We are thrilled to celebrate Asian American Pacific Islander Heritage Month with a special On Our Minds blog series featuring four of our AAPI authors and illustrators. We asked each one to reflect on how their identity and/or culture influences and is visible in their creative work. The first post in this series of blog posts celebrating AAPI voices is by Wendy Wan-Long Shang. Her latest book, The Rice in the Pot Goes Round and Round, is available June 1!
I grew up in the 70s and 80s, which meant that Asian people usually appeared on TV as side characters. Mr. Sulu from Star Trek. Arnold’s teacher from Diff’rent Strokes. The very occasional Korean person appearing in M*A*S*H* even though the whole show was set...in Korea. I was grateful for these morsels. Call it side character syndrome. The effects of this syndrome were redoubled by the ethic exemplified by many immigrant parents at the time, including my own. Put your head down and work hard. Don’t cause trouble, make a fuss or call attention to yourself.
I remember the first time I found books and movies with Chinese women at the center, in my early twenties. When my mom took me to Disney World, I rushed back to the hotel at the end of every day to re-enter Bette Bao Lord’s world in Spring Moon, a decades-spanning novel reflecting the modern history of China. When I went off to the so-called Love Boat program in Taiwan - a program to bring young people of Chinese heritage together from around the world - nearly every young woman there had Amy Tan’s Joy Luck Club in hand. In the basement theatre of Newcomb Hall at the University of Virginia, I saw Gong Li debut in Red Sorghum.
The characters were revelatory to me in multiple ways. At a time when blonde hair and blue eyes defined the standard of desirability, seeing Gong Li’s face flit across the screen finally affirmed to me the beauty of my own people. I heard echoes of stories that had been told to me by my own family of surviving World War II, and found strength and recognition in our shared gutsiness, resourcefulness and sacrifice. Most importantly, though, was that after seeing Chinese people as side characters all my life, I finally was able to enjoy fully-realized women taking charge of their own lives, experiencing love and loss, and possessing a way of looking at the world that made sense to me.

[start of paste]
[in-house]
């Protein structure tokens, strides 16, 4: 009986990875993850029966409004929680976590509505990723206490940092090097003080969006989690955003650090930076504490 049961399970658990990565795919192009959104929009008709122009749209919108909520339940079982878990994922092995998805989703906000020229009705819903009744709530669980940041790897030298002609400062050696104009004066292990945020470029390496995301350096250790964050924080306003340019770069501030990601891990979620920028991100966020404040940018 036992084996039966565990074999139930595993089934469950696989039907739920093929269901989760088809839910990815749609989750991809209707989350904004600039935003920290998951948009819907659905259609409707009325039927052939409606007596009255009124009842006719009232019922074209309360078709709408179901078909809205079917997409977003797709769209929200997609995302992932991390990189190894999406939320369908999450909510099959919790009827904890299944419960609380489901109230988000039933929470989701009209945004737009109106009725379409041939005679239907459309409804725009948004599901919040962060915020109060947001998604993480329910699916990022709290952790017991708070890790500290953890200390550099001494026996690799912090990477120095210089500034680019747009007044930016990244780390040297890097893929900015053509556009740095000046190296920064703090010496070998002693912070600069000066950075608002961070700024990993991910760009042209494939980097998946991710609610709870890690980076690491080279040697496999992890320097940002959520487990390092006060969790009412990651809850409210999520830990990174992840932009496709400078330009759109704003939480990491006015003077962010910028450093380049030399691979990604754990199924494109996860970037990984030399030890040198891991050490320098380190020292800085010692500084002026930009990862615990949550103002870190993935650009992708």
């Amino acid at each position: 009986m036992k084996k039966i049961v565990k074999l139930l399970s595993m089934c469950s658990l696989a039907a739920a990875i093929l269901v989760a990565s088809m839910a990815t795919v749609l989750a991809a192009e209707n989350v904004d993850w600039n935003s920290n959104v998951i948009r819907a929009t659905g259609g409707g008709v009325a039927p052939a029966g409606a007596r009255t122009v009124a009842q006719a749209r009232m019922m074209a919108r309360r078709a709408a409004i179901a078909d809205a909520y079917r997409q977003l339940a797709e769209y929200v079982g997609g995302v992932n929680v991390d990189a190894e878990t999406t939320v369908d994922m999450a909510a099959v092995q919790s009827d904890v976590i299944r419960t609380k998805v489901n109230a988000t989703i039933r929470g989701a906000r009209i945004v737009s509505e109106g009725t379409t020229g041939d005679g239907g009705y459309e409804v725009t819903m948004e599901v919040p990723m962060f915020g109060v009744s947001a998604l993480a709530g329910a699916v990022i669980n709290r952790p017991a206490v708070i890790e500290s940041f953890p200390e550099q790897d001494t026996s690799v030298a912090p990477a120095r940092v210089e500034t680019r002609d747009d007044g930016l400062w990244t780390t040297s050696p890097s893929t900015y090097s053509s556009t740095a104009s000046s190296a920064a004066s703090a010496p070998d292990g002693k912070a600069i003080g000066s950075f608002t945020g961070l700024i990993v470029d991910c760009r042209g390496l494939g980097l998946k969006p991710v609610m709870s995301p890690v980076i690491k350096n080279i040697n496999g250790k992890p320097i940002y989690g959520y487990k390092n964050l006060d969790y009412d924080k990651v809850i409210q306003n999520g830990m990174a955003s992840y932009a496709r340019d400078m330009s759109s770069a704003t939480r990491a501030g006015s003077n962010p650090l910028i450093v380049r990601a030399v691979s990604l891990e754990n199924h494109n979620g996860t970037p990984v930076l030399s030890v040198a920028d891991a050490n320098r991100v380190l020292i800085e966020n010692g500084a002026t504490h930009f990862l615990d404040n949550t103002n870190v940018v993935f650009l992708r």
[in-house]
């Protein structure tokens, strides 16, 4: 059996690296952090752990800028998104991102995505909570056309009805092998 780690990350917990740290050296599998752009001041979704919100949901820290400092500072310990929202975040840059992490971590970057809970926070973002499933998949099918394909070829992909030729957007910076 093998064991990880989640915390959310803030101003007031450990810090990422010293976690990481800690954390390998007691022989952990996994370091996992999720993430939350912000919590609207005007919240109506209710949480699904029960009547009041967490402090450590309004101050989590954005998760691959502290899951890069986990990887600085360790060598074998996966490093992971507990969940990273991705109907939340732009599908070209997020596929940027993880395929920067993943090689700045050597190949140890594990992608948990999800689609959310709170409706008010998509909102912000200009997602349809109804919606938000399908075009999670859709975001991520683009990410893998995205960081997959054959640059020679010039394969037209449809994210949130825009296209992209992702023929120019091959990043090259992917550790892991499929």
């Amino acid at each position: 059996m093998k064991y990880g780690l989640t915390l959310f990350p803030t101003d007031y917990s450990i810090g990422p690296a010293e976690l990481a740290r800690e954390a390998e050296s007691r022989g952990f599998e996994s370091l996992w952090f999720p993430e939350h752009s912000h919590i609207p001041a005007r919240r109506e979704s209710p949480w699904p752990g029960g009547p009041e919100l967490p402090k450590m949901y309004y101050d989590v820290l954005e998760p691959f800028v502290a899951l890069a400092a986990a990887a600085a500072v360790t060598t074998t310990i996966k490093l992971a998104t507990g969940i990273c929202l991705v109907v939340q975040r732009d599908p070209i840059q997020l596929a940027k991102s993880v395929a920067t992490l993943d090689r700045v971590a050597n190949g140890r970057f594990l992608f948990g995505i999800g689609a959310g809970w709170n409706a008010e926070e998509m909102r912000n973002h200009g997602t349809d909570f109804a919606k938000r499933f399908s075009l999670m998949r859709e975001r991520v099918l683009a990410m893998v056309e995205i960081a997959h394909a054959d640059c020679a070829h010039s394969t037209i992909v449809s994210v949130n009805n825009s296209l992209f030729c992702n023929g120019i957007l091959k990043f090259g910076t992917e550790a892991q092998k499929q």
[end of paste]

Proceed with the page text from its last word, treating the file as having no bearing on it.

When children ask me why I wrote my first book, The Great Wall of Lucy Wu, I tell them very honestly that it is the book I wanted as a child. Without knowing the exact words for what I was missing, I craved recognition of my experiences and reflection of my being. So now I create those stories. Sometimes it is the complex ache of microaggressions from someone you love, as experienced by Lauren in Not Your All-American Girl. Other times it is the simple joy of a family dinner, inspired by a Thanksgiving meal at a table with a lazy susan at the center, shown in The Rice in the Pot Goes Round and Round.
As I write this, it has been only a few short weeks since six Asian women and two other victims were murdered in a mass shooting in Atlanta, part of a rising tide of violence against Asian and Pacific Islanders, particularly women. It is a distressing, bewildering feeling, to go out into a once-familiar (and safe-seeming) world and begin to wonder who is trustworthy, and who is not. I wonder what it will take to change this trajectory of hatred. Many of our responses, while worthwhile, deal with attacks, either in the offing or afterward. How can we prevent them in the first place?
One of the many powers of story is to imagine the ending, and constructing the events it will take to get there. I still believe in the truest promise of the United States, where all people can live together, without fear and the opportunity to exert their full potential. So I put my head down, not to evade notice, but to write. Research tells us that one of the best forms of combating racism is to give children both the tools to discuss and think about race, and to develop empathy for others. Books for children at every age give us that opportunity. My books are a work of love, my contribution to the ending that I believe in. That is the power of story.
Wendy Wan-Long Shang is the author of The Great Wall of Lucy Wu, which was awarded the Asian/Pacific American Award for Children's Literature; The Way Home Looks Now, an Amelia Bloomer Project List selection and a CCBC Choices List selection; and This Is Just a Test, which she cowrote with Madelyn Rosenberg and which is a Sydney Taylor Honor Book. She lives with her family in the suburbs of Washington, D.C.